It’s important to be exceedingly thorough when making these determinations. Security threats come from many corners, often the ones that we don’t suspect.

What standards should my vendors meet?

This is almost entirely dependent on the industry that you work in. If you’re in the medical field, you’ll want to ensure that your team is HIPAA compliant; if you’re in the financial industry, you’ll need to ensure that you’re meeting OCC guidance, PCI compliance, and more.

To ensure that your vendors are meeting standards, your lawyers and IT department will work together to define:

  • How you define sensitive information
  • What compliance and regulatory measures do your vendors need to meet under GDPR, CCPA, and any other applicable privacy laws and regulations
  • How to determine if your vendors meet those standards
I have a Data Processing Agreement (DPA), is this sufficient?

Having privacy terms in your vendor contracts is a great start. However, it is important to also know how your vendors operate, what they do with your data, and how they protect your data. Building and maintaining well-defined onboarding and offboarding processes help ensure you stay aware of who has your data and what is being done with it. Additionally, you need a process in place to evaluate your vendors’ compliance with any contracts in place.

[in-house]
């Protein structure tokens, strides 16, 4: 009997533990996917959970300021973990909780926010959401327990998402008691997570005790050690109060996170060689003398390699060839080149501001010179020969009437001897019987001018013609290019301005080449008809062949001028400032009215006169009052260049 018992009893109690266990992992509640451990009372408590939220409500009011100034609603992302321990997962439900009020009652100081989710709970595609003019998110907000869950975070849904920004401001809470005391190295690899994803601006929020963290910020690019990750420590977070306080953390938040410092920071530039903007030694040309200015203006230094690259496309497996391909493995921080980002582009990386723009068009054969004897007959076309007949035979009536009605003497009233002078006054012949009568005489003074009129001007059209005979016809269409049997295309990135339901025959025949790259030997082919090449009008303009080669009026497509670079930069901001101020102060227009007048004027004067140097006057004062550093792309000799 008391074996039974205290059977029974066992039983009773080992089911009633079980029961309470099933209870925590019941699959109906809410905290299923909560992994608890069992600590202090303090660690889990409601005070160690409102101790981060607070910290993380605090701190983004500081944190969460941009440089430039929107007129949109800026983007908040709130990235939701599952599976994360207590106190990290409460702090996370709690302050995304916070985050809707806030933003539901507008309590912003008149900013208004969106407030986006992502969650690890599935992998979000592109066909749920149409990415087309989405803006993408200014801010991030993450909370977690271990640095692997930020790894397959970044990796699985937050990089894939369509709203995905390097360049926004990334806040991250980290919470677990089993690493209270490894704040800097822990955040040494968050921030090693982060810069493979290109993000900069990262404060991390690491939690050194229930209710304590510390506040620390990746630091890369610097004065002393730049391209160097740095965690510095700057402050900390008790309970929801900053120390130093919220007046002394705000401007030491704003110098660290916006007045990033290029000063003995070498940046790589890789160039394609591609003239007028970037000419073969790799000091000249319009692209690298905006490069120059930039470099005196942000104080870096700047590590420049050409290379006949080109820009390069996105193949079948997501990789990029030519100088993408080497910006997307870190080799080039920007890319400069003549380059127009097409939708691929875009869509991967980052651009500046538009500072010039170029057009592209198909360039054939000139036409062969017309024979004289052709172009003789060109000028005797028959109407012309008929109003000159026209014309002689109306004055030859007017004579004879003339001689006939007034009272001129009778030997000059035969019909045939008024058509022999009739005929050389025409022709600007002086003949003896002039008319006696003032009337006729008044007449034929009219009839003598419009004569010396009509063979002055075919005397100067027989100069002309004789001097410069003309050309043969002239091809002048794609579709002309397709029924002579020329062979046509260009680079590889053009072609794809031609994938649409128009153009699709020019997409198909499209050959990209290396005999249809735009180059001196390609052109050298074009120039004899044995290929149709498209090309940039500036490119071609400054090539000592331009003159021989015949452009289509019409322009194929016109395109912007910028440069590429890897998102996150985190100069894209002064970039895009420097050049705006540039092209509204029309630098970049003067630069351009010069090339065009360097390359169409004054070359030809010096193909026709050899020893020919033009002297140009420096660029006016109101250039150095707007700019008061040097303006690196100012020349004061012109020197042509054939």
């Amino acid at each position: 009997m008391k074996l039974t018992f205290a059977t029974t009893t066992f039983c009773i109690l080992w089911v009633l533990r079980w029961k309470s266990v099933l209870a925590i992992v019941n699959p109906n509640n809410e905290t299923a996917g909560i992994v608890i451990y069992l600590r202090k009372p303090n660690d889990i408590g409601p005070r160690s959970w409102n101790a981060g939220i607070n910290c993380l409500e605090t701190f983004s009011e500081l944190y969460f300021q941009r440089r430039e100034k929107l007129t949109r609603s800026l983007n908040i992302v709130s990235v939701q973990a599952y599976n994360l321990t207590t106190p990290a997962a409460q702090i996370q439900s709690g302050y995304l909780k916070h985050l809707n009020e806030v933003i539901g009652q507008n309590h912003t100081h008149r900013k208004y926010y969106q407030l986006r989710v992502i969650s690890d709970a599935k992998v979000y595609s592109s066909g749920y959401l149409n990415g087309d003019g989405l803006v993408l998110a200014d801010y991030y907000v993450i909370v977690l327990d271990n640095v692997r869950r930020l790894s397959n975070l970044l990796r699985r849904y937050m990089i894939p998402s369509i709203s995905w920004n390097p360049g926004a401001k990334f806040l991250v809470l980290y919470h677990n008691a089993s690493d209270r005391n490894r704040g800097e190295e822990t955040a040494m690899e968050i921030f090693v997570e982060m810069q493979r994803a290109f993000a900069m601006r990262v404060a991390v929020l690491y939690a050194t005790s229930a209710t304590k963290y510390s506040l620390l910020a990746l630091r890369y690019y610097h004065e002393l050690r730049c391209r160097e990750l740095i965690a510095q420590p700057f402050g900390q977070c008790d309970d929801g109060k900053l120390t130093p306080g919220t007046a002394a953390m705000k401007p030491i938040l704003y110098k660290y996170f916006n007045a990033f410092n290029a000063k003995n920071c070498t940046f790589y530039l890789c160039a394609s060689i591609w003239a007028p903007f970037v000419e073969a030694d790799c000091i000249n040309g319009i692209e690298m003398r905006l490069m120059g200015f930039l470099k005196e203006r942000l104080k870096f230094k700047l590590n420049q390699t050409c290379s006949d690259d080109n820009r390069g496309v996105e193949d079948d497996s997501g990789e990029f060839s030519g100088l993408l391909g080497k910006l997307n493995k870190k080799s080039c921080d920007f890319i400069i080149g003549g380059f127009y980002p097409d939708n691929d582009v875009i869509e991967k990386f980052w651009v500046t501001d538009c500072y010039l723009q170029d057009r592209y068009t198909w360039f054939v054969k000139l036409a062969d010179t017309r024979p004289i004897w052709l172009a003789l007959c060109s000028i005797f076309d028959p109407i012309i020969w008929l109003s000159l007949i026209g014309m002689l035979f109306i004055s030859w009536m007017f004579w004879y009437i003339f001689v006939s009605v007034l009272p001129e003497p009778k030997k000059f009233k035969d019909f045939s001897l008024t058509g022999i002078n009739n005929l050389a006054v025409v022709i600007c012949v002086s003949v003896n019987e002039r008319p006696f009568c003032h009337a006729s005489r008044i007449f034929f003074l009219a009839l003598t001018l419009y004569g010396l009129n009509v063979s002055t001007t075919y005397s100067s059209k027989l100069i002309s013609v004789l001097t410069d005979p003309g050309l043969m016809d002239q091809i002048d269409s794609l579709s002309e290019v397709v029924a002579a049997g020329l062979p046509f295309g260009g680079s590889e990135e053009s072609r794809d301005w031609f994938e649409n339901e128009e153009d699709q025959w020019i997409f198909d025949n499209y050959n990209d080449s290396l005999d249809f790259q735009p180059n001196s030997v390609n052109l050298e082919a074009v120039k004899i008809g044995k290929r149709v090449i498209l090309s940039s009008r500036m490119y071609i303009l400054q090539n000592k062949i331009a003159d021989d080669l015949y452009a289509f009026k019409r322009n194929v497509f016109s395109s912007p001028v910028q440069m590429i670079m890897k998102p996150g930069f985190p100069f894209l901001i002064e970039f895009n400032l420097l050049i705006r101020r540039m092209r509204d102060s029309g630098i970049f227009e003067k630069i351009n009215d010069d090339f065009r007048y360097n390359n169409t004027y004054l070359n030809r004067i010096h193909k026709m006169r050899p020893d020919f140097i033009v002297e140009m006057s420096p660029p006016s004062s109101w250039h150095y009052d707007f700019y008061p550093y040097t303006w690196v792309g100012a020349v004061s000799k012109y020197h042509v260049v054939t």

What is the difference between a Third Party and a Service Provider?
  • GDPR’s Third Party: Under the General Data Protection Regulation (GDPR), a third party refers to any entity other than the data subject, controller, processor, and persons who, under the direct authority of the controller or processor, are authorized to process personal data. Third parties can include recipients of personal data who are not specifically covered by a controller-processor relationship.
  • CCPA’s Service Provider: The California Consumer Privacy Act (CCPA) defines a service provider as a legal entity that processes personal information on behalf of a business and that is contracted by the business to perform services. Service providers are subject to contractual obligations regarding the handling and protection of personal information, as specified in agreements with the businesses that hire them.

In short, while the GDPR’s definition of third party and the CCPA’s definition of service provider encompass entities outside the direct relationship between data subjects and data controllers, the CCPA’s service provider specifically refers to entities contracted by businesses to process personal information and subject to contractual obligations. Essentially, GDPR’s third party encompasses a broader range of recipients of personal data.

Third-Party Risk Management

Key Activities

Scoping & discovery
Develop policy, process and procedures
Create assessment templates
Execute assessments
Review assessments
Software implementation
Maintenance, updates, and ongoing assessments